Save the girl talk
Look… I’ll be the first to sign up for a girls weekend to San fran to gab, grub and gab some more. [been there, loved it] the clothes, the shoes, the food, the lounges, the clubs, the SHOES.
The ladies though, do a disservice to our gender when we start bringing a few irrelevant topics to more gritty scenes. Like tech meetings or business panels.
We have a tough time as it is in these male dominated spheres, so why dig deeper holes for ourselves?
Women business executives, brilliant researchers, tech founders and software developers, scientists and athlete managers are just as serious about their craft as the next guy. So my frustration is heightened when I hear a female tech-founders panel moderated by someone asking questions like “Star wars or star trek?” and “Tell us if you’re married, or have children” [and then the moderator calling attention to the single women on the panel for any guys in the audience who might still be paying attention].
I tend to see opportunity in most things and so rather than whine, i thought of a few things for how we can all be better moving forward:
1. Your personal life is irrelevent….unless you’re on Dr. Phil. Moderators: I, the audience member, came to learn about how this woman, or women, tackled a major business hiccup, met a tech-founder, persuaded an angel to invest, or what resources were the most valuable as she scaled her business from the launch phase to the growth phase.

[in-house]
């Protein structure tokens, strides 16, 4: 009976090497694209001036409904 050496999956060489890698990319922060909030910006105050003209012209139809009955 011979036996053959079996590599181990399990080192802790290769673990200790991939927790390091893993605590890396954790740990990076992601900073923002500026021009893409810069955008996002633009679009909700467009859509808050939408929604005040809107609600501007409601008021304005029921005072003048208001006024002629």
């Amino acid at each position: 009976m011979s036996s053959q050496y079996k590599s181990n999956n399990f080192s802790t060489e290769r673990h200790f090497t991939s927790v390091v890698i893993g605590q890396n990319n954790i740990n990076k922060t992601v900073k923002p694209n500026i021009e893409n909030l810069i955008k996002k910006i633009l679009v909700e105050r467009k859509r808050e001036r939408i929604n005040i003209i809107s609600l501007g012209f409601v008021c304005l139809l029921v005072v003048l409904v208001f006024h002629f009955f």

2. The “Balancing life and work” issue. I’ve never seen a tech panel of men who’ve been asked how they handle ‘work/life balance’ while they coded, or did biz dev, for 17 hours a day. I know this is a common topic amongst women, and it definitely has relevance for women more than men, but not when the audience is at an event to hear about how someone grew, started or sold their tech business.
3. Lose the “ums” and put your hair back if it’s in the way. I’m not asking for a Steve Jobs-like presentation, but lose the “ums”. or at least 37 of them. Speak to us with confidence, not arrogance and respect us as an intelligent audience who came to learn from your experiences. Oh, and we’re not in a bar trying to get a date with you. Casually brushing your hair around and finishing every sentence with a question mark doesn’t engage us, it revolts us. or, maybe just me.
At one event i attended, there were 3 men having a full conversation in the back of the room, near where I sat. This while the moderator continued through her discussion with the panelists. They exchanged smirks when the panel was prompted to talk about their marital status and what gadget they couldn’t do without if they were on a deserted island.
At first i was frustrated by their continuous banter. And, no I’m not about to excuse their rudeness. But I did realize, that that was just the by-product of them not taking the conversation happening in the front of the room seriously. And we have every ability, and responsibility, to learn from that and make it better next time.
*For a great talk on women in tech and business, watch Sheryl Sandberg. COO of Facebook, also named the fifth most powerful woman in the world.
Onward and upward, always.